Today the U.S. Secretary of the Interior Ryan Zinke announced a new draft proposal for opening up offshore oil and gas exploration. As proposed, the new five-year plan would make several major changes. They include:

  • Over 98 percent of undiscovered, technically recoverable oil and gas resources in federal offshore areas would be allowed to be considered for exploration and potential development
  • The number of lease sales proposed (47) would be the largest in U.S. history
  • Lease sales are proposed for 25 of the 26 planning areas of the Outer Continental Shelf (OCS) — none are proposed for the North Aleutian Basin Planning Area off Alaska
  • Nine lease sales are proposed for the Atlantic region, where there have been no sales since 1983 (and none planned)
  • Three of those are proposed for the mid-Atlantic, off the coast of North Carolina and Virginia, starting in 2020

The issue is of keen interest in North Carolina, where the potential for offshore recovery is significant. The Bureau of Ocean Energy Management (BOEM) under the Obama administration had estimated that the mid-Atlantic OCS holds about 2.4 billion technically recoverable barrels of oil and 2.34 trillion technically recoverable cubic feet of natural gas.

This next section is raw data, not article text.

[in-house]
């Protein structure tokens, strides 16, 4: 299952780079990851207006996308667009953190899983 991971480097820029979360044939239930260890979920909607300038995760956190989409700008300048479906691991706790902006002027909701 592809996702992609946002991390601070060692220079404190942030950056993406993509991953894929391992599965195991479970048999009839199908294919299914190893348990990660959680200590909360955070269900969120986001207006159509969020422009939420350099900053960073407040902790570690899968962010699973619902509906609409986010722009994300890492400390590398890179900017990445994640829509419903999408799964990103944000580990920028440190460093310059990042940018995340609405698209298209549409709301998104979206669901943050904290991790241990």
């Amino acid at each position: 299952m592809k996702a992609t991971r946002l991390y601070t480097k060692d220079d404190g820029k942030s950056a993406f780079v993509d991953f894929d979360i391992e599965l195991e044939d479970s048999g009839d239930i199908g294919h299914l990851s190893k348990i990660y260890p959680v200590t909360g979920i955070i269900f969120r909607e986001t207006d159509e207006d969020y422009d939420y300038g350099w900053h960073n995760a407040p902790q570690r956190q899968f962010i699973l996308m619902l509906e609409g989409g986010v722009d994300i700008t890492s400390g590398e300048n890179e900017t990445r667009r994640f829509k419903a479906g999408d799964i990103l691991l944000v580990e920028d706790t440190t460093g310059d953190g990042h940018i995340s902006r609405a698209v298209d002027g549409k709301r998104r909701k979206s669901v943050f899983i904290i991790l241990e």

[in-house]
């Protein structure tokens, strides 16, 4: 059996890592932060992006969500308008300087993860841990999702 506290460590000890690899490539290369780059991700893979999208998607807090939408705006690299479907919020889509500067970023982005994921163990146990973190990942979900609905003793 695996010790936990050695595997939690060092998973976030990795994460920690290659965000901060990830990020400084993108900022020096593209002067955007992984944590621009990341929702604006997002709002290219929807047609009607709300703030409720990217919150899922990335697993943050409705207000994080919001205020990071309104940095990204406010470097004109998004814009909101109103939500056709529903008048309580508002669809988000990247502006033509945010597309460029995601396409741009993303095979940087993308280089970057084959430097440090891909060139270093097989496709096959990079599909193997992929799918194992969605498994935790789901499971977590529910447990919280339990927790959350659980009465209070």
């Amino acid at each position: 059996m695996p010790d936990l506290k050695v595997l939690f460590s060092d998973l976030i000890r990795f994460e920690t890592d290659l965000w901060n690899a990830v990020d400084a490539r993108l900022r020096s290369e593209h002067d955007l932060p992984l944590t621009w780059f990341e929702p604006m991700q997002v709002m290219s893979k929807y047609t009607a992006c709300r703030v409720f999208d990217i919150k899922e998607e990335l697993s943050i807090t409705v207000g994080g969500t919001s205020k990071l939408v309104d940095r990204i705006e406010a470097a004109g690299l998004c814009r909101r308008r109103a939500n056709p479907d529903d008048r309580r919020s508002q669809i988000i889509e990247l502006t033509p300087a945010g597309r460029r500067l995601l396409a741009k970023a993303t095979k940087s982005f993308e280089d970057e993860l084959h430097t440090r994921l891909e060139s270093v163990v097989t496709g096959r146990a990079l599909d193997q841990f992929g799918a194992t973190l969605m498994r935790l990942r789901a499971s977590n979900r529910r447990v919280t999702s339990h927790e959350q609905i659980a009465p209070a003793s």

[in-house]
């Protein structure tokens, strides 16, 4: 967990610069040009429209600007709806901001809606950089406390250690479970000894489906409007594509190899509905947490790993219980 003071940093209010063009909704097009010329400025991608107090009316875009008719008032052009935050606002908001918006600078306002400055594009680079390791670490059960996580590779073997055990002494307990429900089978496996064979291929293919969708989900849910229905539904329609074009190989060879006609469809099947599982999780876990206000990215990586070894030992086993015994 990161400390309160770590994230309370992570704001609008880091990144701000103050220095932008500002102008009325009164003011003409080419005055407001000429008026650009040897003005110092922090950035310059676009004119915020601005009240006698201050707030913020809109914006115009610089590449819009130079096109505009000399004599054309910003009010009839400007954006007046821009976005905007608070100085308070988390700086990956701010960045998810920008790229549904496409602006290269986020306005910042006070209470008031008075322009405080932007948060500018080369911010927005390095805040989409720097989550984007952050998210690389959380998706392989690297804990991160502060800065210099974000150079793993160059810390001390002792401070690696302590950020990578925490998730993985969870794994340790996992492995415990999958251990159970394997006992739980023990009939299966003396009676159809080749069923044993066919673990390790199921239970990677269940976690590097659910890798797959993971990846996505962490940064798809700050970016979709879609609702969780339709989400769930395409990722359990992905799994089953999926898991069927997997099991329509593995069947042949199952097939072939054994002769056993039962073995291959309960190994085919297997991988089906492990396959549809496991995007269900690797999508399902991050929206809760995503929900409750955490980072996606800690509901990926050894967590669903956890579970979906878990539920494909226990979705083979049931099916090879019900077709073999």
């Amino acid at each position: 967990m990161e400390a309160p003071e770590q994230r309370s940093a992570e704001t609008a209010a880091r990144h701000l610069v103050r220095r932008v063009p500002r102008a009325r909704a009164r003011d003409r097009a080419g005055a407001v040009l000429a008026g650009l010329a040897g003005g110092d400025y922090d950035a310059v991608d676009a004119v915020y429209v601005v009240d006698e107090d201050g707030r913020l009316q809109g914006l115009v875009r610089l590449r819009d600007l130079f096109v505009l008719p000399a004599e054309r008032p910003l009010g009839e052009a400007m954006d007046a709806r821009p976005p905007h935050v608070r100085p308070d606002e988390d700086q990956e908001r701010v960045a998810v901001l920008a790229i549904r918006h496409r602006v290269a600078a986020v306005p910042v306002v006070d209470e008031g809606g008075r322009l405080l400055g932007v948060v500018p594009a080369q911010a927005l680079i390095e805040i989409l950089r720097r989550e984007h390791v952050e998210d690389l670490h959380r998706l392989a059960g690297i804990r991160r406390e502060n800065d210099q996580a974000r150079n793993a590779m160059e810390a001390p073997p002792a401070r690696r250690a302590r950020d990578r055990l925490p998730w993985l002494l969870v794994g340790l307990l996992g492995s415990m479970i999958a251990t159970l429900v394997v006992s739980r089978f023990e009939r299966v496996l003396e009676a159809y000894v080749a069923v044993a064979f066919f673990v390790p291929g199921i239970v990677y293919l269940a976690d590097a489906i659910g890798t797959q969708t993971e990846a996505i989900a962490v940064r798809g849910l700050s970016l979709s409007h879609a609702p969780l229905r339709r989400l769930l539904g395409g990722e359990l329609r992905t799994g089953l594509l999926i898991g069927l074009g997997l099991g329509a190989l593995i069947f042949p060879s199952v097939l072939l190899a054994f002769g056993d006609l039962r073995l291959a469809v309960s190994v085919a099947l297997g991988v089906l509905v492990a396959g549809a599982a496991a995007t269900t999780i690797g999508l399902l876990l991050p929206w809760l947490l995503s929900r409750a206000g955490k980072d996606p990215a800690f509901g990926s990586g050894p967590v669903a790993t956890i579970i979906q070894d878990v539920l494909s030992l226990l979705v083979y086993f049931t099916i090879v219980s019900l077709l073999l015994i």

Those reserves are thought to be some distance from the shores. Old energy industry surveys estimated those reserves to be at least 40 miles off the coast, going out to about 100 miles.

Obama’s sudden reversal

In 2016, President Barack Obama reneged on his promise to allow oil and gas exploration in the Atlantic region, which was to be part of his stated “all-of-the-above” approach toward domestic energy production. Instead, in a stark election-year reversal, his administration’s final five-year plan put 94 percent of the OCS off-limits from leasing.

On March 28, 2017, President Donald Trump issued an executive order requiring executive departments and agencies to identify and appropriately address existing regulations that “unduly burden the development of domestic energy resources.” A month later, Trump issued a follow-up executive order to “encourage energy exploration and production, including on the Outer Continental Shelf.”

Today’s action is part of the U.S. Department of the Interior’s ongoing response to those orders.

BOEM will hold a public meeting in Raleigh on February 26 to take comments on the proposal.